I want to block the UV - but not the blue
Hi all you cataracters!
I want to offer some thoughts about UV light and blue light. In aging lenses, there is a yellow pigment which protects the macular of the retina from degeneration by absorbing blue light. But in many of us, that "good" yellow pigment (3OH-kynurenine, 3OH-KY) is converted by bad enzymes (KATs) to a nasty brown substance (xanthurenic acid, XA) which modifies lens proteins so that they then absorb UV light unnaturally, leading to protein crosslinking, aggregation and cloudiness, thereby creating a nuclear cataract. In other words, it causes our lenses to self-destruct by absorbing UV light.
What started out as our friend (3-OH-KY), becomes our foe (XA).
The good news is, the nasty brown substance (XA) and its chemical relatives can be photobleached and probably broken down by blue light. The bad news is I can't just stare at blue light because that would irreversibly damage my retina. Well, I thought that, at least, I could wear eyeglasses that don't block blue light, but still block all the UV.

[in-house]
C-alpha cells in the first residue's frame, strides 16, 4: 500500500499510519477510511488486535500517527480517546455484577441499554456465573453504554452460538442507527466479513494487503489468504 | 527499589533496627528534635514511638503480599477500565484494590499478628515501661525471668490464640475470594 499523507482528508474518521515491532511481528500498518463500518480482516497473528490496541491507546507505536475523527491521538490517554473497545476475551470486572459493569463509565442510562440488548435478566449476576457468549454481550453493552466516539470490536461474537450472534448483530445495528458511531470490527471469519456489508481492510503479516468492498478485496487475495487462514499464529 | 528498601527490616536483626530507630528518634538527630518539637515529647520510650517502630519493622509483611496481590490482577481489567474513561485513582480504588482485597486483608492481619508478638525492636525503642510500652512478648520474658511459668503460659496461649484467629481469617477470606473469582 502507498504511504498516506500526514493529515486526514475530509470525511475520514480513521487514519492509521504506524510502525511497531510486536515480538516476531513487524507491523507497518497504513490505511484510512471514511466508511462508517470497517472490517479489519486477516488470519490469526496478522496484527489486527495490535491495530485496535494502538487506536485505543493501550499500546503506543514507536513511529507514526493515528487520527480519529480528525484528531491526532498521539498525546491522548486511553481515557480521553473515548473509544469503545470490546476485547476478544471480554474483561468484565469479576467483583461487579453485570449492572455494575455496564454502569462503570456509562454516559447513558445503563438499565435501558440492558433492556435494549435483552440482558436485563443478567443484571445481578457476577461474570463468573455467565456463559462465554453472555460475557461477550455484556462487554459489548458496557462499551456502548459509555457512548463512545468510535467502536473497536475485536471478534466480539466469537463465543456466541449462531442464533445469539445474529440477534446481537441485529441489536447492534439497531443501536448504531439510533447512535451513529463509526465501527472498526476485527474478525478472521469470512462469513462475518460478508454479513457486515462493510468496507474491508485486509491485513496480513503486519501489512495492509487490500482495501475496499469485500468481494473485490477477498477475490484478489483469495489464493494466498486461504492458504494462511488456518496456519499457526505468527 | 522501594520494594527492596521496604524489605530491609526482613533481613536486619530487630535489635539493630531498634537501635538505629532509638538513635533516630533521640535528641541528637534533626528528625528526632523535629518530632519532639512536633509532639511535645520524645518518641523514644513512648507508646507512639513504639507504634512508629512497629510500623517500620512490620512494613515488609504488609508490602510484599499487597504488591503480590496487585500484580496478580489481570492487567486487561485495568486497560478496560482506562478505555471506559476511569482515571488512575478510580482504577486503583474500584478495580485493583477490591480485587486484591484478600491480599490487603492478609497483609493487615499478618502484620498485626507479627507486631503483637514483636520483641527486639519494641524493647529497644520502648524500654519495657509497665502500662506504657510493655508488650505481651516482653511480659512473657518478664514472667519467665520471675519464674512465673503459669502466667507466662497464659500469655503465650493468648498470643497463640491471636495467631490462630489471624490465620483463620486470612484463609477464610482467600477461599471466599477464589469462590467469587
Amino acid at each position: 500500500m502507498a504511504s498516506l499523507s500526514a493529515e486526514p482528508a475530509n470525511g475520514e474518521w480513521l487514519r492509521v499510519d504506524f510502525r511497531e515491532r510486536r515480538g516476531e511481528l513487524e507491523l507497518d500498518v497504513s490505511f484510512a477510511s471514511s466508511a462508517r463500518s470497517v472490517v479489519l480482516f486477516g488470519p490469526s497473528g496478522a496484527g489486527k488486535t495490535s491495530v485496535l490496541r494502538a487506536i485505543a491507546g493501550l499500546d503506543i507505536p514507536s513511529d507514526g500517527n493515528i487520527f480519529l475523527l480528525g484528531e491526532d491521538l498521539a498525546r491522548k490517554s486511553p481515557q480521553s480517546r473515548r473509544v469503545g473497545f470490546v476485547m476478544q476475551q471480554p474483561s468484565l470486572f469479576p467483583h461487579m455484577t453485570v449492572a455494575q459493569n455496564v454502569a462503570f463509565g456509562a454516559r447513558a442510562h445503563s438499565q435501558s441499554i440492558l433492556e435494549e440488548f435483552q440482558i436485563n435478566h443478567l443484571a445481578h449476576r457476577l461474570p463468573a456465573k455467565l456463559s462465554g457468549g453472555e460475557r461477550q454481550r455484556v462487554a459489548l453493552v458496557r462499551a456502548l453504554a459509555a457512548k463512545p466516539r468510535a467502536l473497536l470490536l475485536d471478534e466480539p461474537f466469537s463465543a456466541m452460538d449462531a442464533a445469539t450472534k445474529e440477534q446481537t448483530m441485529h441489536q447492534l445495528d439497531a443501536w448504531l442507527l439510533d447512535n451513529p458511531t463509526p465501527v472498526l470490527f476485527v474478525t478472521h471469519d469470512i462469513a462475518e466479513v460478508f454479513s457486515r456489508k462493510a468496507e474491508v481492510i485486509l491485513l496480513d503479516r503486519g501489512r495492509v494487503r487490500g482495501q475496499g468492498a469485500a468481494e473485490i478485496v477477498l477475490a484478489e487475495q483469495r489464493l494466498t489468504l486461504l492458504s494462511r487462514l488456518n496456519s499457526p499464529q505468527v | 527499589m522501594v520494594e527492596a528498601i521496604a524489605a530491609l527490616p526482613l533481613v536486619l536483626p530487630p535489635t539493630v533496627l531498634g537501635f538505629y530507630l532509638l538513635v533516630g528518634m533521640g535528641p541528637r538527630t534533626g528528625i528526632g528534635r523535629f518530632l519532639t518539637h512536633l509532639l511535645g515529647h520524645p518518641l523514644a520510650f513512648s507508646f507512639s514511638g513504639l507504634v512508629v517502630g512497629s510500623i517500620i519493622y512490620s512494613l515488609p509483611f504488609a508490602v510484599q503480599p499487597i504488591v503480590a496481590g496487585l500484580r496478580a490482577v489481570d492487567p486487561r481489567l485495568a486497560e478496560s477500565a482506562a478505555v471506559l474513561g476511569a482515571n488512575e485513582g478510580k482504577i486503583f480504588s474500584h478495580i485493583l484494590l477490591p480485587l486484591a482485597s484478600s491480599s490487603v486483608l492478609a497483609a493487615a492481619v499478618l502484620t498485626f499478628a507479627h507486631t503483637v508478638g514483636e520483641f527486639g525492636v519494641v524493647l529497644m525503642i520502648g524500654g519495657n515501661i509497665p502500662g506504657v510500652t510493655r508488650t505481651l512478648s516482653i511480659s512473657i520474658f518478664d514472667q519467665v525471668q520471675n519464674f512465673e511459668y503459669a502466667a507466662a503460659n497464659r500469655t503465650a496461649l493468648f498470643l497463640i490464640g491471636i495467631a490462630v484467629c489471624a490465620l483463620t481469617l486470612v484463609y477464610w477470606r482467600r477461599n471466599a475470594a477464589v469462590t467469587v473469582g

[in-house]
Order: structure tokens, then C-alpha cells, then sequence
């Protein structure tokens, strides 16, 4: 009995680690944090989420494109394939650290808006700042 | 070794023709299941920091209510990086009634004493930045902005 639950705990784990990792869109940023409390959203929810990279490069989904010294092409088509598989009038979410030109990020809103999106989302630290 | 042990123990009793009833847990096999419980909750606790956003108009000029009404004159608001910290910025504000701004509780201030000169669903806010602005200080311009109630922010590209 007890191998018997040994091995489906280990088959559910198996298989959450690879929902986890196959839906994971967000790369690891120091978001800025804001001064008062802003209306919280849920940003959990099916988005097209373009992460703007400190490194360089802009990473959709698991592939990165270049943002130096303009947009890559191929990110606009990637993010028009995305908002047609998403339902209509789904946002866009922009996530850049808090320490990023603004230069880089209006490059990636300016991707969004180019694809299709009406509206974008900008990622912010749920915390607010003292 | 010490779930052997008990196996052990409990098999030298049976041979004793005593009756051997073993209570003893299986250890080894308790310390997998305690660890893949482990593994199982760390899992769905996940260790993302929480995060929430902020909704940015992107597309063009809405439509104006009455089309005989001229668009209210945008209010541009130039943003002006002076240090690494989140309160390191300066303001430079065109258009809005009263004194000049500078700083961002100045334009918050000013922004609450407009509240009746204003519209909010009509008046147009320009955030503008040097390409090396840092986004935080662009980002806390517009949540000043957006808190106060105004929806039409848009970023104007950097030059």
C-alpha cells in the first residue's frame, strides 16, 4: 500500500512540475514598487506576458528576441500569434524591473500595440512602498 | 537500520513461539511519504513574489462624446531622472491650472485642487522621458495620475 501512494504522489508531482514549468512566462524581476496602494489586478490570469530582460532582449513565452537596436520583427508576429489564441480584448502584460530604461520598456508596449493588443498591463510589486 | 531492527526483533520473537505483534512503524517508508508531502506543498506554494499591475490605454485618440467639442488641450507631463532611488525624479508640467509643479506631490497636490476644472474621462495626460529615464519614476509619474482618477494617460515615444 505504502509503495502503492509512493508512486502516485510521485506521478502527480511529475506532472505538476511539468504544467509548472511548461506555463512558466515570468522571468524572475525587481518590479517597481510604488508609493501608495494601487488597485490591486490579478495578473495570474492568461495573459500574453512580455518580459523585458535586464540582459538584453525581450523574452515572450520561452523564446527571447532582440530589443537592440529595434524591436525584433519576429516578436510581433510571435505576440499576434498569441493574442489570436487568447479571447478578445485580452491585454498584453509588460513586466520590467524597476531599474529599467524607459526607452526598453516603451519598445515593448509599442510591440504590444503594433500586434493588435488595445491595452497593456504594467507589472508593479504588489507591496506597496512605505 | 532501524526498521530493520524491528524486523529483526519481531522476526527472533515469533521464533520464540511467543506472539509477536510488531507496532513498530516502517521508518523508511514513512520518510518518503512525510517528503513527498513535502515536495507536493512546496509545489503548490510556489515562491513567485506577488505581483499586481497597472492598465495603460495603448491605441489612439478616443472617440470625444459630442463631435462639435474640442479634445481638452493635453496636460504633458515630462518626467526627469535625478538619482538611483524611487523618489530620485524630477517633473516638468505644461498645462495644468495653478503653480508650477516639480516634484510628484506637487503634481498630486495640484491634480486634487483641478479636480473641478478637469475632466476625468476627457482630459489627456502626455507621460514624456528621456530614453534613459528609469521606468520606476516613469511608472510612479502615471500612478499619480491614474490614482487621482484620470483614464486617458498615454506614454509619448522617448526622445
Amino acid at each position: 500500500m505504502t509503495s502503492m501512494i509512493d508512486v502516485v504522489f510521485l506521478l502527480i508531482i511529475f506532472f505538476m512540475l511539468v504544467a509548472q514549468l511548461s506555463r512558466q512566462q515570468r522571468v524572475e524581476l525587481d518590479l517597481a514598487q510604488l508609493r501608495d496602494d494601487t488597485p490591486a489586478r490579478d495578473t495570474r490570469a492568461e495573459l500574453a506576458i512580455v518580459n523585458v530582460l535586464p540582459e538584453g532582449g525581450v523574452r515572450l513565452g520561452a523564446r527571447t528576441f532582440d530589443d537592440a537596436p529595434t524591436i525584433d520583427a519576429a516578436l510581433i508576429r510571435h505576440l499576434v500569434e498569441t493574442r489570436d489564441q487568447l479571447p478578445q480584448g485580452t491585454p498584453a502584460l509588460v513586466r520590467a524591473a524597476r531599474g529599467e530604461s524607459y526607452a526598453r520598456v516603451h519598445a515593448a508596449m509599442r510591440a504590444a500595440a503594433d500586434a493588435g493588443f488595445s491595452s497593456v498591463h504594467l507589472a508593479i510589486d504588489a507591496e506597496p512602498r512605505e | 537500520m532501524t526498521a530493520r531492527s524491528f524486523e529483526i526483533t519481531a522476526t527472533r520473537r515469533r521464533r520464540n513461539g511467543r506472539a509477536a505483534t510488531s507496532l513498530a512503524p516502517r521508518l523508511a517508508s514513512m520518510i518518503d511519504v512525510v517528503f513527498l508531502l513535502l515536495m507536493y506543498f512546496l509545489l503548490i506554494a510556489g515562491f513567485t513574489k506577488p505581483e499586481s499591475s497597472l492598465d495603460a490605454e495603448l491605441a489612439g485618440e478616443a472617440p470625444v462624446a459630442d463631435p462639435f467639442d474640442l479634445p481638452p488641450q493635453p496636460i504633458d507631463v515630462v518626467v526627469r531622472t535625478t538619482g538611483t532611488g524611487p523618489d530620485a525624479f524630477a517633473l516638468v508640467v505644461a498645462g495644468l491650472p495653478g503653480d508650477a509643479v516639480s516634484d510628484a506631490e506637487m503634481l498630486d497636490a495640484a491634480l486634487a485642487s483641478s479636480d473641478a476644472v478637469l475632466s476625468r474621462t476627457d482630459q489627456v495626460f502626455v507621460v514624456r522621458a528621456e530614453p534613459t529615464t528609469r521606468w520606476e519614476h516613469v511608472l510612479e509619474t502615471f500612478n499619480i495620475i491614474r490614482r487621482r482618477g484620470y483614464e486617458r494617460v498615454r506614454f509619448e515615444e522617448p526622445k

Many of us wear eyeglasses that either have a blue-reflecting coating or a blue-absorbing coating. I have been wearing a pair with a brownish, blue-absorbing coating for years. And I plastered all my computer monitors, even the TV, with blue light filters. But now I strongly suspect that blocking the blue light naturally present in daylight or other light sources all these years ("blue light over-kill") has caused my brunescent, nuclear cataracts to grow and become denser.
BOTTOM LINE: If there is no cataract, it seems a good idea to wear UV/blue-block eyeglasses to protect the retina from both UV and blue light, and to use a blue light filter on computers and electronic devices. But for someone with a yellow/brunescent cataract, blue-block filters may not be needed because the cataract itself is already protecting the retina from blue light. For me, the blue block is probably doing more harm than good.
So now, I hope to purchase new UV-block eyeglasses without a blue block, thus maximizing my efforts with other cataract reversal measures, such as N-acetyl carnosine or lanosterol eye drops.
The best UV block eyeglasses will have a fairly sharp cutoff at 400nm, blocking 99% of all wavelengths shorter than 400nm while still allowing all the other colors (including blue) into the eye. Also, I don't want UV-cut sunglasses which cut down most of the total visible light. They make the pupil open wide, allowing even more UV to enter the eyes from the side. UV400 block eyeglasses which cut down the total visible light by no more than 5% would be best. They are very expensive, but I hope to get a pair very soon.